Convention to protect and assist displaced people goes into effect in AfricaListen /
African Union Convention on the Protection and Assistance to Internally Displaced Persons also known as the Kampala Convention came into force on Thursday after being ratified by 15 member states.
The convention sets out a legal framework for protecting and helping internally displaced persons.
It also obliges Africa states to actively seek ways to prevent internal displacement.
The UN High Commissioner for Refugees (UNHCR) Antonio Guterres says the coming into force of the convention was a historic breakthrough for the protection of the nearly 10 million internally displaced people in Africa.
UNHCR spokesperson Fatoumata Lejeune-Kaba says civil war, drought and floods are the top causes of internal displacement in Africa.
"For us it should help to improve our access to IDPs in a more systematic way because that is not the case for the time being it all depends on the willingness of the government. We do hope that this means that whenever there is a displacement situation we will be allowed to go in do the assessment and provide the assistance as needed. That can also help with preventing a very difficult humanitarian situation but it could also mean that it will prevent a wider movement. Because when we are able to go into the areas where people have started to move and assist, there is humanitarian presence, people would stay there and they are closer to home. When there is no humanitarian assistance over time people move to other places and the humanitarian situation just deteriorates."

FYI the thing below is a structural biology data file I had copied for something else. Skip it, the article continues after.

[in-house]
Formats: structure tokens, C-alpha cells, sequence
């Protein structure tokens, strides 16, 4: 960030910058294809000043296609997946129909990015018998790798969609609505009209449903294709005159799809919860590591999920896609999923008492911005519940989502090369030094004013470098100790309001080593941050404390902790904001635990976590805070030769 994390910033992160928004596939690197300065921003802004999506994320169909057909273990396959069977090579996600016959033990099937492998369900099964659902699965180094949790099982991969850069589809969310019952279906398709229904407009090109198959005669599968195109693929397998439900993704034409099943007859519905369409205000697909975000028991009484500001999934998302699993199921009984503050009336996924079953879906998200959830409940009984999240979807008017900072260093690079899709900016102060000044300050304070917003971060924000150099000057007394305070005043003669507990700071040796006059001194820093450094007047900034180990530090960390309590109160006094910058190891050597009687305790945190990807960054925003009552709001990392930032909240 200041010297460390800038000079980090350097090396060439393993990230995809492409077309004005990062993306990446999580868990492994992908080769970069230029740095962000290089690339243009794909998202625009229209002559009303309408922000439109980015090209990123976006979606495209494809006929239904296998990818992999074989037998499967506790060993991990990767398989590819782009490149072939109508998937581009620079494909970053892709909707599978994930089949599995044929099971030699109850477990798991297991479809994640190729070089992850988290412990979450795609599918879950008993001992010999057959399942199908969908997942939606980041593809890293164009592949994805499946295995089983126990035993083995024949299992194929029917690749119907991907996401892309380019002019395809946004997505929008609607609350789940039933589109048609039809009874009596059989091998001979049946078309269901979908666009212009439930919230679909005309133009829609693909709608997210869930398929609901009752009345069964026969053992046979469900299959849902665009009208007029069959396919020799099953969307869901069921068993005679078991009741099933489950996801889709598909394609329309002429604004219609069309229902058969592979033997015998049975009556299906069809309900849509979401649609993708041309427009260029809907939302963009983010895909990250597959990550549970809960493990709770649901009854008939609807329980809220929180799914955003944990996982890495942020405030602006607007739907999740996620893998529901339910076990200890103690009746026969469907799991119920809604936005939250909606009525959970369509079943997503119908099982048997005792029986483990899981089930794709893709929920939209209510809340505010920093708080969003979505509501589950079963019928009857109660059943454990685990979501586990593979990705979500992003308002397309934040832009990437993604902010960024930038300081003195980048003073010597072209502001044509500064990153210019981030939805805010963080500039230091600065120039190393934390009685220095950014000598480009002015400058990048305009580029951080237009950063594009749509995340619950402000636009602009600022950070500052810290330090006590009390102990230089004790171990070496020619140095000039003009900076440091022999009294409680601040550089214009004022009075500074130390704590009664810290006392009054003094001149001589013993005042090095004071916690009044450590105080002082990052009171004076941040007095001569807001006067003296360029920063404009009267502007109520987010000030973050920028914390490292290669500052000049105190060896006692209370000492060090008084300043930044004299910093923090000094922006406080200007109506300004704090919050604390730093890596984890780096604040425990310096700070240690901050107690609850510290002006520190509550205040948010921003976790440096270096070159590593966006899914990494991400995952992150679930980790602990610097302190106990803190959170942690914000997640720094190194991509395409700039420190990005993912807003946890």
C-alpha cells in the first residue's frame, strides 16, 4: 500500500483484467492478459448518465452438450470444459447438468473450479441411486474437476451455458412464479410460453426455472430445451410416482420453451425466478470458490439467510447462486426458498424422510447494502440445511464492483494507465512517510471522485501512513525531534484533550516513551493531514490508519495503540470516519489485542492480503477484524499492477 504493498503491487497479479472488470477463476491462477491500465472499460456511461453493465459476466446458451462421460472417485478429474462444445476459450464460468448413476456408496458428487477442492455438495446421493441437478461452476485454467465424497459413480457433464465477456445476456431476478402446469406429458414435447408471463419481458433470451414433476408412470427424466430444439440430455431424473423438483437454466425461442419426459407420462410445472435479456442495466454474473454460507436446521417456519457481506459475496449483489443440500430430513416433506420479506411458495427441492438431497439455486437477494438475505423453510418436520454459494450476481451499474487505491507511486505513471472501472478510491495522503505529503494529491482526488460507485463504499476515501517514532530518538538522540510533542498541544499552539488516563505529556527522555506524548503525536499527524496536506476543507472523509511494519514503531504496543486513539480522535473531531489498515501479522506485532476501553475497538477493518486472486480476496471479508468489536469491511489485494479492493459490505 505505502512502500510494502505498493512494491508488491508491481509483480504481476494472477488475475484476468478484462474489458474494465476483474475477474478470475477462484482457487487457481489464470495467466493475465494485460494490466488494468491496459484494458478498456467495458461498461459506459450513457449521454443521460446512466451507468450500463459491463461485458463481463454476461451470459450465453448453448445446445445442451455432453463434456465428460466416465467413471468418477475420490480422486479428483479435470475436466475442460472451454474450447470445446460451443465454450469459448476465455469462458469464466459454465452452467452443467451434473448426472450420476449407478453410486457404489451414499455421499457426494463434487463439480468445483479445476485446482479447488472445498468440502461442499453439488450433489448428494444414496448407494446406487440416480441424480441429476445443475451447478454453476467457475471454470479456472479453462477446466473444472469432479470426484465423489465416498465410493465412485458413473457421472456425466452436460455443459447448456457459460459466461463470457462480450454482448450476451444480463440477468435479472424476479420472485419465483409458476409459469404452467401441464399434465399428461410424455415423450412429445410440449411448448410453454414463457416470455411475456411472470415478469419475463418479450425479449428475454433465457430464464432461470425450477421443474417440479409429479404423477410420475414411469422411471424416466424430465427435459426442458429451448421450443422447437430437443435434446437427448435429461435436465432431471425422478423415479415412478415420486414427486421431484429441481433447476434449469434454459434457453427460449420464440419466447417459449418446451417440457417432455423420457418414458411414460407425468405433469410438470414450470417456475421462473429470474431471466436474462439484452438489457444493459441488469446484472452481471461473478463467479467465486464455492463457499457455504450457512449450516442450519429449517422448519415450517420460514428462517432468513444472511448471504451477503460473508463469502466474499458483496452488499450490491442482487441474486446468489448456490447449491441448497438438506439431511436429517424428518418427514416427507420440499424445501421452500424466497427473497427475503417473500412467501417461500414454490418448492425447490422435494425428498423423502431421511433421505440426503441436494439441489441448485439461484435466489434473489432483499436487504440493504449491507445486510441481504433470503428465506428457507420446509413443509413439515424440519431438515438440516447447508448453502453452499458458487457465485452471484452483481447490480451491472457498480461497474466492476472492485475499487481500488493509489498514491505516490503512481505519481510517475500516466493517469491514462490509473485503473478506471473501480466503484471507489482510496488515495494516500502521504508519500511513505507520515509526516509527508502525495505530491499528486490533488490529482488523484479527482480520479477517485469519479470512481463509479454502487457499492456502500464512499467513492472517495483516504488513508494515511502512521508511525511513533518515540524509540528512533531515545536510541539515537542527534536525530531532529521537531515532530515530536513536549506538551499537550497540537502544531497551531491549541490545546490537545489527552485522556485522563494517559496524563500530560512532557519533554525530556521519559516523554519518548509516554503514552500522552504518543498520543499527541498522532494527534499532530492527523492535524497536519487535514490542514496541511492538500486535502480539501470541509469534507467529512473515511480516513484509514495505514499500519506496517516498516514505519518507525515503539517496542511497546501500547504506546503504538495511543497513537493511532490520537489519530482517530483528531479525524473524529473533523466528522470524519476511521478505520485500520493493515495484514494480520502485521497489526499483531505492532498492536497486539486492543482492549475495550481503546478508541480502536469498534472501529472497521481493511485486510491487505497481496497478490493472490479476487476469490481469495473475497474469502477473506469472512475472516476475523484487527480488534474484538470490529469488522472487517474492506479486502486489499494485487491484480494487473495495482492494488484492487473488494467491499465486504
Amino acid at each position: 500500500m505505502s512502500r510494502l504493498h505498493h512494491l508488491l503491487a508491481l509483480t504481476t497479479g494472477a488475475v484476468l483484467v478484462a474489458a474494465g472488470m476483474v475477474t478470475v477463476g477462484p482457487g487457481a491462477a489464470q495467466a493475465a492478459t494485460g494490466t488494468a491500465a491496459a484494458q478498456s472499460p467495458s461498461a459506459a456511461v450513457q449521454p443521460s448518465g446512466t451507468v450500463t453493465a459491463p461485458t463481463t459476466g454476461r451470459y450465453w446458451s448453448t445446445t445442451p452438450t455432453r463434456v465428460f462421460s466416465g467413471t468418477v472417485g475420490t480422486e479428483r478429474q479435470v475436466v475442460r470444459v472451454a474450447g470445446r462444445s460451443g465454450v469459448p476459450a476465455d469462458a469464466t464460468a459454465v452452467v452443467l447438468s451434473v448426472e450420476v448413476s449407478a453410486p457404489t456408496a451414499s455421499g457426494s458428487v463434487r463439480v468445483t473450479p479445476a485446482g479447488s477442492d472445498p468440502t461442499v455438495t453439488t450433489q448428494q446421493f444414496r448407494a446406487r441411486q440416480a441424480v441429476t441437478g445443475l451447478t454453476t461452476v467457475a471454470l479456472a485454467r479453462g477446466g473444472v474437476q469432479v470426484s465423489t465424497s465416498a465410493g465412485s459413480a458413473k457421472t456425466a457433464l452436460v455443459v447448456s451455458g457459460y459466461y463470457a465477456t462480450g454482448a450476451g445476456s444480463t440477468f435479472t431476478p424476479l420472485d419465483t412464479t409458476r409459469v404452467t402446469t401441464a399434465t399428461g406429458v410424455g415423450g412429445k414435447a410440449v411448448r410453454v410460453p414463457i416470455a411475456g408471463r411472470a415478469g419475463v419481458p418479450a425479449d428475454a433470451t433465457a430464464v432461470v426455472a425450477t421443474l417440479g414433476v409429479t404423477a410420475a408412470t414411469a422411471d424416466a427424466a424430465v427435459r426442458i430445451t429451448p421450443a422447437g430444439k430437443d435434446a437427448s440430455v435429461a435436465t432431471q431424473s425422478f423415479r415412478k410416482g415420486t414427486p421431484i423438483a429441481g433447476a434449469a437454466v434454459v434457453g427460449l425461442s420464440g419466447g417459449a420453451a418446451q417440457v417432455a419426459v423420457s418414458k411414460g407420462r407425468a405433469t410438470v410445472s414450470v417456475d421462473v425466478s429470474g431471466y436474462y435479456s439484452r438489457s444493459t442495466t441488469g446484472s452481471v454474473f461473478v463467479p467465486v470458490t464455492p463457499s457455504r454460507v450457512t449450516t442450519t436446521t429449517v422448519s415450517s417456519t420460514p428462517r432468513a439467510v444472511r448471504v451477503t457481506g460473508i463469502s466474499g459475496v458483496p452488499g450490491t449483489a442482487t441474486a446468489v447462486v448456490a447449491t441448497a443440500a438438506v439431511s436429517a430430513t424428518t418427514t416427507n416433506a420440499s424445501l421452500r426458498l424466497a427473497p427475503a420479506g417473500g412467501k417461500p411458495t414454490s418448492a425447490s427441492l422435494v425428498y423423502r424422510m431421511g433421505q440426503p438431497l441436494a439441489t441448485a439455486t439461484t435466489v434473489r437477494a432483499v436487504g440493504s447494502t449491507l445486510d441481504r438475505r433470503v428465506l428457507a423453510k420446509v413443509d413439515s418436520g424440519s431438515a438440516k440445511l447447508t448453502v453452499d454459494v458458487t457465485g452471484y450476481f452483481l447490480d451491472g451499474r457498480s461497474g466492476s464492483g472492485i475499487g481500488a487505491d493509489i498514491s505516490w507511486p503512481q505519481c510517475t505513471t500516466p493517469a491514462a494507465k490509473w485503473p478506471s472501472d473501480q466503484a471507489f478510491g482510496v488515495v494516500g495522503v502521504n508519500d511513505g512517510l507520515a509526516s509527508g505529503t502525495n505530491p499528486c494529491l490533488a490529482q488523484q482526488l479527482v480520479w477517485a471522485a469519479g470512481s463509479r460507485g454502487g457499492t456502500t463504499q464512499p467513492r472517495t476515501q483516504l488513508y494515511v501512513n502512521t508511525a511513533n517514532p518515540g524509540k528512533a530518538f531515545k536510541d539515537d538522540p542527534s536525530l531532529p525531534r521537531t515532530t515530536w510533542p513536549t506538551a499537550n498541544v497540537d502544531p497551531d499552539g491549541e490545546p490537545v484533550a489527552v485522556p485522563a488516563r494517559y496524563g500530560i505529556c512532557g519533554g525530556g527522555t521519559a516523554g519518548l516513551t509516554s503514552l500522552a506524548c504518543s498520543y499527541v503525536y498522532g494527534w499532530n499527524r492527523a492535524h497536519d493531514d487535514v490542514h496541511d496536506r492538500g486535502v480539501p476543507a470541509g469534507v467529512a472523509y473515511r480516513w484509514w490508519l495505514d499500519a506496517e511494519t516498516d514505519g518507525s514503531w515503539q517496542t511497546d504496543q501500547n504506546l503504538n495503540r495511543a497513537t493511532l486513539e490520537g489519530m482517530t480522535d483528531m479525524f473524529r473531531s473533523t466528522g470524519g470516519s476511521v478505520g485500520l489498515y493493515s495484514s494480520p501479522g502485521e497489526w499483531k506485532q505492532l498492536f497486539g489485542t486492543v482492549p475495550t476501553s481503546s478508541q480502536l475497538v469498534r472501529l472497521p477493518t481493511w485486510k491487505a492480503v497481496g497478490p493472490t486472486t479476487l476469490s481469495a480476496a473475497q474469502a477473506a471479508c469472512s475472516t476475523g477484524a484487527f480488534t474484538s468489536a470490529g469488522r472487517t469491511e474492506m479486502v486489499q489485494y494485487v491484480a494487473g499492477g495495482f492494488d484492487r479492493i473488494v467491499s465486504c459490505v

The largest IDP populations in Africa are in are in Somalia 1.4 million, Sudan 2.4 million, and Democratic Republic of the Congo where more than 2 million are internally displaced.
Patrick Maigua United Nations Radio Geneva.